His former GOP compatriots have turned on him. The National Republican Senatorial Committee flooded Pennsylvania with phone calls reminding Democratic voters of support for Specter in 2004 from then-President George W. Bush and Vice President Richard B. Cheney. The House Republican campaign outfit sent out a fundraising pitch called "Good Riddance," seeking to profit from conservative anger at Specter as a turncoat.
This is nothing new to Specter, who joked at his news conference Tuesday that throughout his 28-year career, he had "alienated the entire electorate."
Conservatives have never forgiven him for his opposition to Ronald Reagan's 1987 nomination of Robert H. Bork to the Supreme Court, but liberals have never forgotten him for his harsh cross-examination of Anita Hill in the hearings to confirm Clarence Thomas as associate justice of the Supreme Court. He supports abortion rights, but in 1997 -- heading into an election year -- he announced his opposition to a late-term abortion procedure that had become a key issue for Pennsylvania's many Catholic voters.
Democrats are confronting their own growing pains with Specter. He made his switch by also announcing his continued opposition to a union-organizing bill and an Obama choice to run the Justice Department's legal counsel office. Yesterday, at a Senate Judiciary Committee hearing for noncontroversial nominees, Democratic staff had set up space for Specter on the very last seat, the most junior slot. The new Democrat didn't make it to the meeting, though aides placed a bottle of Gatorade and a pack of tissues -- necessary utilities for those coming off chemo -- on his desk just in case Specter appeared.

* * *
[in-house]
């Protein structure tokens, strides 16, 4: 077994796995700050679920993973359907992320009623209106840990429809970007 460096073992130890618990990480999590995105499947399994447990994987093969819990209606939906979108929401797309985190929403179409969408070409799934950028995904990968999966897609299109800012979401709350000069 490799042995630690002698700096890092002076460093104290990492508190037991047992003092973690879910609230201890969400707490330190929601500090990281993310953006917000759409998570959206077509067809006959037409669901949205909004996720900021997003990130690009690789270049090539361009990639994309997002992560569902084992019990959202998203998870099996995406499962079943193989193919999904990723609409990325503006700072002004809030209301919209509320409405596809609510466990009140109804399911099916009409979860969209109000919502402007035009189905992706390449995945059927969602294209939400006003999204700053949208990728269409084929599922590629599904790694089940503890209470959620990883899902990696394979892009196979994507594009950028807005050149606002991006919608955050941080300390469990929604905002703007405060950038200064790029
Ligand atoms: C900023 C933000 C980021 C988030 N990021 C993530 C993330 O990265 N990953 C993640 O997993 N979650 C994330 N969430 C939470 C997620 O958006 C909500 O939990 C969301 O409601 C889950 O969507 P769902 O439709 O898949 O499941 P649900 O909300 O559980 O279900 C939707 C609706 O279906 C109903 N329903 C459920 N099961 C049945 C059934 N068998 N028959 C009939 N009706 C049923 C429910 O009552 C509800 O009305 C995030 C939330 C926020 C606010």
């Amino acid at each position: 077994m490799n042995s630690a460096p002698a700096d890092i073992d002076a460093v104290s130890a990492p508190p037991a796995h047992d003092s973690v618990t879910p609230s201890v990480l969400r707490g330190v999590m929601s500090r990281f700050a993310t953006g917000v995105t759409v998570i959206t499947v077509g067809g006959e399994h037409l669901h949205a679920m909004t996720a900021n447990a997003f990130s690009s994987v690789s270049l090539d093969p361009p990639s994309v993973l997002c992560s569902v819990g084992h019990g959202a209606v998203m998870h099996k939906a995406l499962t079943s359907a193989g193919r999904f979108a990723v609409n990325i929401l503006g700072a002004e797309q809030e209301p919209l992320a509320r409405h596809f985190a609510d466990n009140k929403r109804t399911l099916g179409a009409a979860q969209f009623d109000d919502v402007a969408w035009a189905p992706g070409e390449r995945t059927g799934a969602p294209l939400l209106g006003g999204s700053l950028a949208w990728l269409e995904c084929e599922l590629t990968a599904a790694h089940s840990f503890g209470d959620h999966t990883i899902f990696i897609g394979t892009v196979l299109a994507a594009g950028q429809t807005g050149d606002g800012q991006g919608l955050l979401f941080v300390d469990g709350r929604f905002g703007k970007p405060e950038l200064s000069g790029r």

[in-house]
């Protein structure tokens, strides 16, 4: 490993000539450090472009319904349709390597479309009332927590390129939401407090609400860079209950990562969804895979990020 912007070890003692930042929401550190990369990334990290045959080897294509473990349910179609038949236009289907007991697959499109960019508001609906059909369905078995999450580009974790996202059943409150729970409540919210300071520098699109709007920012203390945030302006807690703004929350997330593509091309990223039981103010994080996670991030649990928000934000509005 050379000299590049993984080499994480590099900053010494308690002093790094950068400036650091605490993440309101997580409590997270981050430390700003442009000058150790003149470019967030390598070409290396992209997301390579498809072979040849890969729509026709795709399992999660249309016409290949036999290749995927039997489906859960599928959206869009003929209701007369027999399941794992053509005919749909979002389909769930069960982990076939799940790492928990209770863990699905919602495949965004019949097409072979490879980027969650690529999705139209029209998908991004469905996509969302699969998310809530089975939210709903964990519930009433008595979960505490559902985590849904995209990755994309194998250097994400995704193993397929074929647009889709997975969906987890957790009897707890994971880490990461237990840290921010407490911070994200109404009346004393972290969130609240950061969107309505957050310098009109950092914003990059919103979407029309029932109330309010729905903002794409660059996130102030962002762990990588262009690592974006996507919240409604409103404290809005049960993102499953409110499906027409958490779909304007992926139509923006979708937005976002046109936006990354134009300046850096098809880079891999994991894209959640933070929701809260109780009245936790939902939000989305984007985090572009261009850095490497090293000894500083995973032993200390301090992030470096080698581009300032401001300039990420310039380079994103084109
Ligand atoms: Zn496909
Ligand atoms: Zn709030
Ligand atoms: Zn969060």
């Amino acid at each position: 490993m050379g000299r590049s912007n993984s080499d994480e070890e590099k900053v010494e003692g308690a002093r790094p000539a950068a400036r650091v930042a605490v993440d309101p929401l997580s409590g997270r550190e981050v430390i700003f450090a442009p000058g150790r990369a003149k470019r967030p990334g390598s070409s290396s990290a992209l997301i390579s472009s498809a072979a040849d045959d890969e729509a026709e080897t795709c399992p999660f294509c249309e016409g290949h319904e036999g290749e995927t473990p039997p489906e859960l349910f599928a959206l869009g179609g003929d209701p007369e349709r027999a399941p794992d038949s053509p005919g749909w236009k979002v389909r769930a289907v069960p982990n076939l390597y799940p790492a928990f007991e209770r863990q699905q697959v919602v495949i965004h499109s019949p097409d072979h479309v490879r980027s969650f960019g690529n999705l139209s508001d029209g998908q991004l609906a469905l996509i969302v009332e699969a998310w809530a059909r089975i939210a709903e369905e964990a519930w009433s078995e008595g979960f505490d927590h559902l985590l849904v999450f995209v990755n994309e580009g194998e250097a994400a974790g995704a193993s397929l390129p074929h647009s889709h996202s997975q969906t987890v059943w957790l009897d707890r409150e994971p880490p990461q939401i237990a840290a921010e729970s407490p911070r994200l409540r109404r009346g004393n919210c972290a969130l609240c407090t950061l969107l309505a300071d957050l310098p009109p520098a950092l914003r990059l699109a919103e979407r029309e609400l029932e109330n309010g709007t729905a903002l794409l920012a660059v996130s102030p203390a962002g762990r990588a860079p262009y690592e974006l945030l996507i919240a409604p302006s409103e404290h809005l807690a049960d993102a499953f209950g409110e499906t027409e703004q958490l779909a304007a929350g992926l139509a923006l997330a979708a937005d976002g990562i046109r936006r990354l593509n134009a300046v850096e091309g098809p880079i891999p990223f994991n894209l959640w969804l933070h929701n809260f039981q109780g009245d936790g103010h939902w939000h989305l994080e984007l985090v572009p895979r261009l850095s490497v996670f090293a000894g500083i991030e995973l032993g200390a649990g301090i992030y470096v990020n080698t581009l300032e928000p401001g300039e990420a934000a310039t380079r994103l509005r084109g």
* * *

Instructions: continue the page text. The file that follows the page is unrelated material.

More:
On the Senate floor last night, Specter never made it to the Democratic side. Instead he stood chatting with Republicans such as Sen. Jon Kyl (Ariz.) and John Barrasso (Wyo.).
Sen. Judd Gregg (N.H.), the GOP budget chief who made his own flip-flop by accepting, then rejecting, Obama's offer to be commerce secretary, walked by to thank Specter for opposing the new president's budget.
But Specter said that the political center of gravity has moved, causing Republicans to lose a great deal of ground in the Northeast and Midwest in the past three years, and that it makes more sense for him to have these intramural squabbles with Democrats now.
For the most part, everywhere Specter turned yesterday, he was reminded of his self-described "major matter." His phone lines were flooded with callers, a majority of constituents supportive and almost all out-of-state callers opposed, aides said. Some passersby waved to him, others just stared. An electrical worker from central Pennsylvania politely interrupted an interview, shook the senator's hand and just said, "Thank you very much."
Specter barely acknowledged the electrician, instead repeating words he had uttered before in his own defense:
"I don't represent the Republican Party. I represent the people of Pennsylvania."